CSA-13, the first generation prototype of CSA molecule, is highly effective against gram-positive and gram-negative bacteria.12,19 The low toxicity of CSA-13 in animal studies supports the possible application of this compound in human therapy.20 CSA-131, CSA-138, CSA-142, and CSA-192 molecules are in a later generation group. There are few published studies about these second generation molecules against resistant P. aeruginosa strains.6,19 Therefore, in the present study, we assessed the in vitro activities of CSA-13, CSA-131, CSA-138, CSA-142, and CSA-192 against CRPA strains and compared their activity to colistin.


MATERIALS AND METHODS


Bacterial isolates

Twenty clinical strains of unrelated CRPA were isolated from various samples from Çanakkale Onsekiz Mart University, Health Practice and Research Center Microbiology Laboratory, Turkey, in 2016-2017. The isolates were defined as carbapenem-resistant strains using disc diffusion and microdilution. All strains were identified by the Vitek2 Compact System. P. aeruginosa ATCC 27853 (Rockville, MD, USA) was used as a quality control strain.


Antimicrobial agents

CSA-13, CSA-131, CSA-138, CSA-142, and CSA-192 were synthesized from a cholic acid scaffold technique as previously described (Figure 1).21 Colistin and meropenem were obtained from AstraZeneca (Turkey). Ceragenins were prepared at a concentration of 2560 µg/mL and stored frozen at -80°C. Colistin and meropenem were prepared at a concentration of 5120 µg/mL. Meropenem was prepared on the day of use. Frozen solutions of antibiotics were used within 6 months.


Media

Mueller-Hinton Broth (MHB, Difco Laboratories, Detroit, MI, USA) supplemented with divalent cations to a final concentration of 25 mg of Mg+2 and 50 mg of Ca+2 per liter (CSMHB) was used for all the experiments. Pour plates of tryptic soy agar (TSA, Difco Laboratories, Detroit, MI, USA) were used for colony counts.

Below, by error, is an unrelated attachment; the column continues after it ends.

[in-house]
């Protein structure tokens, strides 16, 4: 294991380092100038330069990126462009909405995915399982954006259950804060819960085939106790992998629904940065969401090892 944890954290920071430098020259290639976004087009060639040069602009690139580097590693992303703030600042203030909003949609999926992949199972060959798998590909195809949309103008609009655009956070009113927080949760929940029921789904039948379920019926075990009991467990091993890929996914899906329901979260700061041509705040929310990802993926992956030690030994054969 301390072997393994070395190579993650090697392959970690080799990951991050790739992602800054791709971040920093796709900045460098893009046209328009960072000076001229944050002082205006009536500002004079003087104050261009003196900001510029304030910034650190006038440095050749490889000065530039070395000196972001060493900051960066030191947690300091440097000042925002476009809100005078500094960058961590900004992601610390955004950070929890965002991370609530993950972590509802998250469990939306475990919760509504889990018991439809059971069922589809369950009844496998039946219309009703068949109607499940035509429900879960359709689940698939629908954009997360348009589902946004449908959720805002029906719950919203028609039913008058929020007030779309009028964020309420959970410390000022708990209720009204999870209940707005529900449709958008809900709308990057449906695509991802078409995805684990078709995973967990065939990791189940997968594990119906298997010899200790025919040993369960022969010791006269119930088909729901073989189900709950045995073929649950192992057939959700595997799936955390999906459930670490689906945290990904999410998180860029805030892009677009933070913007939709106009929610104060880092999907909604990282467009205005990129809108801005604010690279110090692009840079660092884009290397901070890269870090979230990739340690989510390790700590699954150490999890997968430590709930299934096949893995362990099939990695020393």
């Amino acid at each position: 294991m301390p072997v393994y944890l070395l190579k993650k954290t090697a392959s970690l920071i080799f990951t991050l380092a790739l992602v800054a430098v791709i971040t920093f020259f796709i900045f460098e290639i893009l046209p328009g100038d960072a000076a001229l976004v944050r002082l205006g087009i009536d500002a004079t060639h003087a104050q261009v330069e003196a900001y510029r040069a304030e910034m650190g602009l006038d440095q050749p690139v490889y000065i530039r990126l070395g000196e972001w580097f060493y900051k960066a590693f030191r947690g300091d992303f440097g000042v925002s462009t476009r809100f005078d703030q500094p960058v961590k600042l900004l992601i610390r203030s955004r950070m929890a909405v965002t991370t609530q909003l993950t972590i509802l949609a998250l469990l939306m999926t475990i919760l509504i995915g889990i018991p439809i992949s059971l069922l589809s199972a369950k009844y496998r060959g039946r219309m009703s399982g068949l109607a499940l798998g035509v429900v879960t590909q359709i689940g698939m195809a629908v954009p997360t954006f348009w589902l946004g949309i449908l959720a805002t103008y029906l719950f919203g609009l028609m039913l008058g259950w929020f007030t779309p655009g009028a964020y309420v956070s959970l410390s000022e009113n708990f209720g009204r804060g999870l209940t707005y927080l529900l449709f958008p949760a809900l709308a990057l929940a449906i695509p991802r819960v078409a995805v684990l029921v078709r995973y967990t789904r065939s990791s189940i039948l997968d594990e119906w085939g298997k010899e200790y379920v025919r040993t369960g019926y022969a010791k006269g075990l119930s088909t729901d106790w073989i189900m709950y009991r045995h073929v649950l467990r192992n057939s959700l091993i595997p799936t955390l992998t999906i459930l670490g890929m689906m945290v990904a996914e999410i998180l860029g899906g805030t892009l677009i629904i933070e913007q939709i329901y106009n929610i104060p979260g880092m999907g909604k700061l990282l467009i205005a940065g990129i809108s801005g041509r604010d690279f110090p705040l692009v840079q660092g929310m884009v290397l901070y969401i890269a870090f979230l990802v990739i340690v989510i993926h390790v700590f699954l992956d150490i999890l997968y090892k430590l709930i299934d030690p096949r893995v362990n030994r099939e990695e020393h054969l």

Determination of MICs and MBCs

Minimum inhibitory concentrations (MICs) were determined by the microbroth dilution technique as described by the CLSI.22,23 Serial twofold dilutions ranging from 128 to 0.06 µg/mL were prepared in CSMHB. The inoculum was prepared with 4- to 6-h broth culture that gives a final concentration of 5×105 cfu/mL in the test tray. Viable cell counts were performed with each test to verify the number of colony-forming units in each inoculum. The trays were covered and placed in plastic bags to prevent evaporation and incubated at 37°C for 18-20 h. The MIC was defined as the lowest concentration of antibiotic giving complete inhibition of visible growth. The experiments were performed in duplicate. Minimum bactericidal concentrations (MBCs) were determined at the conclusion of the incubation period by removing two 0.01-mL samples from each well demonstrating no visible growth and plated onto TSA. Resultant colonies were counted after overnight incubation at 37°C. The MBC was defined as the lowest concentration of antibiotic giving at least 99.9% killing of the initial inocula.24


RESULTS

MIC ranges for CSA-13, CSA-131, CSA-138, CSA-142, CSA-192, colistin, and meropenem against 20 clinical CRPA strains were 4-16, 2-8, 4-32, 8-32, 8-32, 0.5-2, and 8-128 (µg/mL), respectively (Table 1, Table 2). The MBCs were generally equal to or twofold greater than those of the MICs (Table 1, Table 3). MIC and MBC studies were conducted with three replicates. CSA-131 and CSA-138 followed by CSA-13 may be good candidates for infections caused by these bacteria. CSA-142 and CSA-192 are less effective. P. aeruginosa ATCC 27853 strain was used as a standard strain and the MIC results against quality control strains were as expected (Table 4).


DISCUSSION